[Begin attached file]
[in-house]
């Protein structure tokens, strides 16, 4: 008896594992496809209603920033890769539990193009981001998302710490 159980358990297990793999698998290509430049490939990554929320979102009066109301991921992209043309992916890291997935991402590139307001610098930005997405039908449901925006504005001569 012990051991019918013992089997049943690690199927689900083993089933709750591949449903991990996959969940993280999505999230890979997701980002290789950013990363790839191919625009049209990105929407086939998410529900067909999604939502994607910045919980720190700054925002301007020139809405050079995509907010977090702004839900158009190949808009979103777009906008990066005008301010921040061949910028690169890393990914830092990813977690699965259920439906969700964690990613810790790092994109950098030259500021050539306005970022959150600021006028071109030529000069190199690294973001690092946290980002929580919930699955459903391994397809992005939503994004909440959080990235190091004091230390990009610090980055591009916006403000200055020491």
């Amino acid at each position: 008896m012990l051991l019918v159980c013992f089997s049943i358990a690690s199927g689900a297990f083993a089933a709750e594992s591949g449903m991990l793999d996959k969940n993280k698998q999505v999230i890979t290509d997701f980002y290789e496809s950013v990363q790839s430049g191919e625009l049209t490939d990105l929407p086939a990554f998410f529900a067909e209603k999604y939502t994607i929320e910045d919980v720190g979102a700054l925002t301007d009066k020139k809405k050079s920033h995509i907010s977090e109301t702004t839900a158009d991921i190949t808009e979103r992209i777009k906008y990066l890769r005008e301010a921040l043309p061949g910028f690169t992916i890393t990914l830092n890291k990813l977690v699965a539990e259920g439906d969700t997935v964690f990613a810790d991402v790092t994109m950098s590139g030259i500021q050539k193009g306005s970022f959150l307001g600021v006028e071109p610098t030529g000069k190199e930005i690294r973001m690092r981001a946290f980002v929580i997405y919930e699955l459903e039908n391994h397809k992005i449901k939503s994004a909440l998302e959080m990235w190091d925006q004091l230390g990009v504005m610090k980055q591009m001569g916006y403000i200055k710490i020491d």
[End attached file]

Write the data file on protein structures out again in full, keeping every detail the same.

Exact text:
[in-house]
């Protein structure tokens, strides 16, 4: 008896594992496809209603920033890769539990193009981001998302710490 159980358990297990793999698998290509430049490939990554929320979102009066109301991921992209043309992916890291997935991402590139307001610098930005997405039908449901925006504005001569 012990051991019918013992089997049943690690199927689900083993089933709750591949449903991990996959969940993280999505999230890979997701980002290789950013990363790839191919625009049209990105929407086939998410529900067909999604939502994607910045919980720190700054925002301007020139809405050079995509907010977090702004839900158009190949808009979103777009906008990066005008301010921040061949910028690169890393990914830092990813977690699965259920439906969700964690990613810790790092994109950098030259500021050539306005970022959150600021006028071109030529000069190199690294973001690092946290980002929580919930699955459903391994397809992005939503994004909440959080990235190091004091230390990009610090980055591009916006403000200055020491």
């Amino acid at each position: 008896m012990l051991l019918v159980c013992f089997s049943i358990a690690s199927g689900a297990f083993a089933a709750e594992s591949g449903m991990l793999d996959k969940n993280k698998q999505v999230i890979t290509d997701f980002y290789e496809s950013v990363q790839s430049g191919e625009l049209t490939d990105l929407p086939a990554f998410f529900a067909e209603k999604y939502t994607i929320e910045d919980v720190g979102a700054l925002t301007d009066k020139k809405k050079s920033h995509i907010s977090e109301t702004t839900a158009d991921i190949t808009e979103r992209i777009k906008y990066l890769r005008e301010a921040l043309p061949g910028f690169t992916i890393t990914l830092n890291k990813l977690v699965a539990e259920g439906d969700t997935v964690f990613a810790d991402v790092t994109m950098s590139g030259i500021q050539k193009g306005s970022f959150l307001g600021v006028e071109p610098t030529g000069k190199e930005i690294r973001m690092r981001a946290f980002v929580i997405y919930e699955l459903e039908n391994h397809k992005i449901k939503s994004a909440l998302e959080m990235w190091d925006q004091l230390g990009v504005m610090k980055q591009m001569g916006y403000i200055k710490i020491d």